The Role of Beliefs and Behavior on Facebook: A Semiotic Approach to Algorithms, Fake News, and Transmedia Journalism

Priscila Monteiro Borges, Renira Rampazzo Gambarato


This article discusses, from a Peircean semiotic perspective, (1) the logic of algorithms employed by Facebook to foster audience engagement as it relates to the spreadability of fake news in the context of transmedia journalism, and (2) how our own methods of fixation of beliefs influence this process. The methodological approach encompasses a qualitative conceptual study of Peircean semiotics, focusing on concepts such as truth, reality, representation, fixation of beliefs, and collateral experiences, as a proposition to investigate the relationship between algorithms, fake news, and transmedia journalism. The research findings point to the fact that social media networks such as Facebook have their share of responsibility in the current fake news furor, but audiences are also involved in this issue as their behavior and beliefs play an important role in feeding Facebook’s algorithms.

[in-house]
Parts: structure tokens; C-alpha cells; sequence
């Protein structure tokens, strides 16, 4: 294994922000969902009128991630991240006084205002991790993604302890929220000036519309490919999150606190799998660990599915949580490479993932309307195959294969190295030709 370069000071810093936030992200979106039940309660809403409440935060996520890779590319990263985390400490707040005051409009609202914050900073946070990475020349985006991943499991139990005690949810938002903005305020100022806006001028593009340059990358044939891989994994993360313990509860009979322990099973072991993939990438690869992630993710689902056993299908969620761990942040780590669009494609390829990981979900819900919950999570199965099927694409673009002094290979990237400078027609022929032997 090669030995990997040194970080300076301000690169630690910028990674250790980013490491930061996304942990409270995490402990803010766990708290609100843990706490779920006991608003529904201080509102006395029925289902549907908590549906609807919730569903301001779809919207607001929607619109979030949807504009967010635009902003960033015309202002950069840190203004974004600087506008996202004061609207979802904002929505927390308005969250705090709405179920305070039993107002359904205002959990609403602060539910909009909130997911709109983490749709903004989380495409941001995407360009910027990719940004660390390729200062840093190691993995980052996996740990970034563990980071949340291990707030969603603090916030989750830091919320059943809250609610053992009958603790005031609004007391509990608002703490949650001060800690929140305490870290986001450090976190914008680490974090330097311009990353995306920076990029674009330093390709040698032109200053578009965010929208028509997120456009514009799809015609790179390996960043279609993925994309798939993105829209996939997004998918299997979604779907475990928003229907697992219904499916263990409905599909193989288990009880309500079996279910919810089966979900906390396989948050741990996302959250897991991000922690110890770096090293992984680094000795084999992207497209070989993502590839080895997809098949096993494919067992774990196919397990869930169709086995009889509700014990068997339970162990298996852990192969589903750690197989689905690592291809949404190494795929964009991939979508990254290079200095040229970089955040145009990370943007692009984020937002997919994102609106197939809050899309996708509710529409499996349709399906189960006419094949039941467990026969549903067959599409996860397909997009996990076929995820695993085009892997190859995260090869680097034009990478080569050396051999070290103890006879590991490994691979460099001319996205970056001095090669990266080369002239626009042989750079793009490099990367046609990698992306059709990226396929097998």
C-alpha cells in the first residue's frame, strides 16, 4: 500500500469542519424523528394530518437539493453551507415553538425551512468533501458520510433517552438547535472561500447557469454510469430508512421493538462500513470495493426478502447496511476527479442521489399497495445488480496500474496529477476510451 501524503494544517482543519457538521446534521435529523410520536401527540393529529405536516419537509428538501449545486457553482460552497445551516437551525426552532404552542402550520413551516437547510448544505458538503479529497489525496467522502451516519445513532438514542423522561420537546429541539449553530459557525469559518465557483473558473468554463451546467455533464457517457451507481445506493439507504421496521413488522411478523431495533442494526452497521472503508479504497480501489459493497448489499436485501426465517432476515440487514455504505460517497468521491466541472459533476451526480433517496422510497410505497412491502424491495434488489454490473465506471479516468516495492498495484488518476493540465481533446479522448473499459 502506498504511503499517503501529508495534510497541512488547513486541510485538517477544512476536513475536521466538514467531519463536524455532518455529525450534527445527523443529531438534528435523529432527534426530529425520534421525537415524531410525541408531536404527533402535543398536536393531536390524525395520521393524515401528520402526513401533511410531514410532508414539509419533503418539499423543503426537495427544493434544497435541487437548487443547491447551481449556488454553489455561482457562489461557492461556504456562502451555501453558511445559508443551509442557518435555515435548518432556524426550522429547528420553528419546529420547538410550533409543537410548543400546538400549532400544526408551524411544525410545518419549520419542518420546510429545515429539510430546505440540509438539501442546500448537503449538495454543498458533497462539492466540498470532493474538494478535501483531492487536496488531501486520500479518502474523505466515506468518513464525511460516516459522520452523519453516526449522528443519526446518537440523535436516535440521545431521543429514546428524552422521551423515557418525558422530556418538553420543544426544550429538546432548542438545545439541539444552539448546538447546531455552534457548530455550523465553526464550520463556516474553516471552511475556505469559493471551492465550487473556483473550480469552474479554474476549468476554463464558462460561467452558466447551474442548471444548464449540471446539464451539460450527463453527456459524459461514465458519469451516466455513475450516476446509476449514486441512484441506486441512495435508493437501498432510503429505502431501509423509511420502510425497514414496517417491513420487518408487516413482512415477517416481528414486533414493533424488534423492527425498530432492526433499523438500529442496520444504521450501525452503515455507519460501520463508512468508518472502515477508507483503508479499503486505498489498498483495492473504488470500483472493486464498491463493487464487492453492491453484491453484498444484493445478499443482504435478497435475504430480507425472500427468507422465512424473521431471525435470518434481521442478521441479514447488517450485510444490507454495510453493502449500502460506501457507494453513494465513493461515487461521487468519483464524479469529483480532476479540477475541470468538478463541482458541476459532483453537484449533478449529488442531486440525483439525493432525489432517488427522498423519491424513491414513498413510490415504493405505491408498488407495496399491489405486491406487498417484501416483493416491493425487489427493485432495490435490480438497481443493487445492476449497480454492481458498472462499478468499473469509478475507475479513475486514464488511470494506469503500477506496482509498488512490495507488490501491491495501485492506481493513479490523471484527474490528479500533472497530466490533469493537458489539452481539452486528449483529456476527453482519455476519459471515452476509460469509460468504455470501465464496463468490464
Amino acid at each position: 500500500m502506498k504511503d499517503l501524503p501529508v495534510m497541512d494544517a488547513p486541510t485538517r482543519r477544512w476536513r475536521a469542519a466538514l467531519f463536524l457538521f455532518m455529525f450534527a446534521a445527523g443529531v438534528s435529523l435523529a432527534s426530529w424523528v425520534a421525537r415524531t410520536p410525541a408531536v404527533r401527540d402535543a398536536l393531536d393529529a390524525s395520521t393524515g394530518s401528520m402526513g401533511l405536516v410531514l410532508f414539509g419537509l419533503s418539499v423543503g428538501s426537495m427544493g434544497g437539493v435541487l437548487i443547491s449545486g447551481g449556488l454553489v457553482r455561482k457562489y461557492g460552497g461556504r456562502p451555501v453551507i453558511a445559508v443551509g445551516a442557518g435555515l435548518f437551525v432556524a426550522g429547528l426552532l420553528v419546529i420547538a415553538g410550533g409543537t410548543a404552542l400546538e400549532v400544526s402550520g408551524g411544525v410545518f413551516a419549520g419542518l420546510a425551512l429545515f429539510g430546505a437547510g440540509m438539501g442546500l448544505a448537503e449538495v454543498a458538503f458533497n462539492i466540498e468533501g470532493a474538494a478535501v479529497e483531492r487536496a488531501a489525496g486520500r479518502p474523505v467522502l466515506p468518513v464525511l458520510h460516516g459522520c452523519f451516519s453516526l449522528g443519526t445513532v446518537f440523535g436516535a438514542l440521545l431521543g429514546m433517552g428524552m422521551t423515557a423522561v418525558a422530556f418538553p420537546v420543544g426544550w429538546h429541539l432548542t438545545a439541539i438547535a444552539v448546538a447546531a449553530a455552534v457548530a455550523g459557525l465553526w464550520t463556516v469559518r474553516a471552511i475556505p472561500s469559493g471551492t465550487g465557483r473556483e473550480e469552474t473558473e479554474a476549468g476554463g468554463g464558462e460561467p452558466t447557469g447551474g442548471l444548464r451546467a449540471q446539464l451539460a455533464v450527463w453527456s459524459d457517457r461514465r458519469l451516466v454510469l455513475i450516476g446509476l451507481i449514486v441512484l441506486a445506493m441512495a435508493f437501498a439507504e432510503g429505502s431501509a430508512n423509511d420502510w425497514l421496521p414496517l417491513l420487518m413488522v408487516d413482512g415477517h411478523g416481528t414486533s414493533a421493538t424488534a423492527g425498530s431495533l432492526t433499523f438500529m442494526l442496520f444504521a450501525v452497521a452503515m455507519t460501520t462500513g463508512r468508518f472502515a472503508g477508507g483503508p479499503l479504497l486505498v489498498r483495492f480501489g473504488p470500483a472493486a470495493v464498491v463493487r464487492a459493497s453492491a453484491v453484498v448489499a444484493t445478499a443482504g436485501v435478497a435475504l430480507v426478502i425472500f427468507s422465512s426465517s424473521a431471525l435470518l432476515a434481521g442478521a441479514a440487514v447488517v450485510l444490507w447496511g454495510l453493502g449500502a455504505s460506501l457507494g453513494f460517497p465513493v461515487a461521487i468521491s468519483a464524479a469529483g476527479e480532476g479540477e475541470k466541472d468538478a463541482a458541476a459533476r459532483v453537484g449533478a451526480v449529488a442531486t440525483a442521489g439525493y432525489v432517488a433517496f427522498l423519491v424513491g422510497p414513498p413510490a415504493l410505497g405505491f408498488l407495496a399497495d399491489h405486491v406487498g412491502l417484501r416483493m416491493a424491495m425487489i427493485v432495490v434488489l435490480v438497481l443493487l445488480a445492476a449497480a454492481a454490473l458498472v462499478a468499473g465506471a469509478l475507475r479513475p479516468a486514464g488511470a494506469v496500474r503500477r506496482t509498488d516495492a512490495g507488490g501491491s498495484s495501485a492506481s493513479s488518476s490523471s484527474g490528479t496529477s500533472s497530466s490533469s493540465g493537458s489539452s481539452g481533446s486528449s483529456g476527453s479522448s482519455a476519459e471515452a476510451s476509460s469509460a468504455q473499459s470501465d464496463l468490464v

algorithms, Facebook, fake news, fixation of beliefs, Peircean semiotics, transmedia journalism

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